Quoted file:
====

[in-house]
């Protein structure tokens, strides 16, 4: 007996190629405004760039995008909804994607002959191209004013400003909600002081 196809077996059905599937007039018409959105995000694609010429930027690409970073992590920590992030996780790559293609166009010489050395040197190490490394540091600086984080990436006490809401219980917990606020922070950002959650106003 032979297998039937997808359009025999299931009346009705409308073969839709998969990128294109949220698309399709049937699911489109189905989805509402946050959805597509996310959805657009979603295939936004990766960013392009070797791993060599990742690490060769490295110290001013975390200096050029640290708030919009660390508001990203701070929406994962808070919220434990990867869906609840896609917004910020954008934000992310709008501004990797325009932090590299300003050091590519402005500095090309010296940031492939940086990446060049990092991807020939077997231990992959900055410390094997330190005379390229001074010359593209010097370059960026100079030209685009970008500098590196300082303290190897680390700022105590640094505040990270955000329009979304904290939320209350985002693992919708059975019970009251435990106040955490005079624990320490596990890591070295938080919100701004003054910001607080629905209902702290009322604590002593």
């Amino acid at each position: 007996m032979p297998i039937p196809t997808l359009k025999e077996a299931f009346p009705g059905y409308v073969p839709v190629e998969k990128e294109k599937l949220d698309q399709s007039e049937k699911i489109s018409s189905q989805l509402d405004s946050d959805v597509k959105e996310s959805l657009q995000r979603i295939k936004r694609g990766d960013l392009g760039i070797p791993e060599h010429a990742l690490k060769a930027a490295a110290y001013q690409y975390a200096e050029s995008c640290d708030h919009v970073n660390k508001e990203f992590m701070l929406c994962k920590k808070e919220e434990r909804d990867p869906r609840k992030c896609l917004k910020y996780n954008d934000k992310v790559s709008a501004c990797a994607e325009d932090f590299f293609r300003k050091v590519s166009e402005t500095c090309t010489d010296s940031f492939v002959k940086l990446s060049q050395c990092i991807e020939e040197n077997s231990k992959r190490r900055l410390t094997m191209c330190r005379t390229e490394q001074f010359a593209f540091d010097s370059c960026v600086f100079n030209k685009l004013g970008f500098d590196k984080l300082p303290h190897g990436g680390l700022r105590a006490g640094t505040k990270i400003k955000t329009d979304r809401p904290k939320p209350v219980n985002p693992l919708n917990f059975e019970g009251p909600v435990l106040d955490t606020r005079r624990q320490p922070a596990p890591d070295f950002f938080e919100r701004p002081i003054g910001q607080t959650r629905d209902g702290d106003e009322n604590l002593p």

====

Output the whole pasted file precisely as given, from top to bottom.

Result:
[in-house]
């Protein structure tokens, strides 16, 4: 007996190629405004760039995008909804994607002959191209004013400003909600002081 196809077996059905599937007039018409959105995000694609010429930027690409970073992590920590992030996780790559293609166009010489050395040197190490490394540091600086984080990436006490809401219980917990606020922070950002959650106003 032979297998039937997808359009025999299931009346009705409308073969839709998969990128294109949220698309399709049937699911489109189905989805509402946050959805597509996310959805657009979603295939936004990766960013392009070797791993060599990742690490060769490295110290001013975390200096050029640290708030919009660390508001990203701070929406994962808070919220434990990867869906609840896609917004910020954008934000992310709008501004990797325009932090590299300003050091590519402005500095090309010296940031492939940086990446060049990092991807020939077997231990992959900055410390094997330190005379390229001074010359593209010097370059960026100079030209685009970008500098590196300082303290190897680390700022105590640094505040990270955000329009979304904290939320209350985002693992919708059975019970009251435990106040955490005079624990320490596990890591070295938080919100701004003054910001607080629905209902702290009322604590002593």
């Amino acid at each position: 007996m032979p297998i039937p196809t997808l359009k025999e077996a299931f009346p009705g059905y409308v073969p839709v190629e998969k990128e294109k599937l949220d698309q399709s007039e049937k699911i489109s018409s189905q989805l509402d405004s946050d959805v597509k959105e996310s959805l657009q995000r979603i295939k936004r694609g990766d960013l392009g760039i070797p791993e060599h010429a990742l690490k060769a930027a490295a110290y001013q690409y975390a200096e050029s995008c640290d708030h919009v970073n660390k508001e990203f992590m701070l929406c994962k920590k808070e919220e434990r909804d990867p869906r609840k992030c896609l917004k910020y996780n954008d934000k992310v790559s709008a501004c990797a994607e325009d932090f590299f293609r300003k050091v590519s166009e402005t500095c090309t010489d010296s940031f492939v002959k940086l990446s060049q050395c990092i991807e020939e040197n077997s231990k992959r190490r900055l410390t094997m191209c330190r005379t390229e490394q001074f010359a593209f540091d010097s370059c960026v600086f100079n030209k685009l004013g970008f500098d590196k984080l300082p303290h190897g990436g680390l700022r105590a006490g640094t505040k990270i400003k955000t329009d979304r809401p904290k939320p209350v219980n985002p693992l919708n917990f059975e019970g009251p909600v435990l106040d955490t606020r005079r624990q320490p922070a596990p890591d070295f950002f938080e919100r701004p002081i003054g910001q607080t959650r629905d209902g702290d106003e009322n604590l002593p």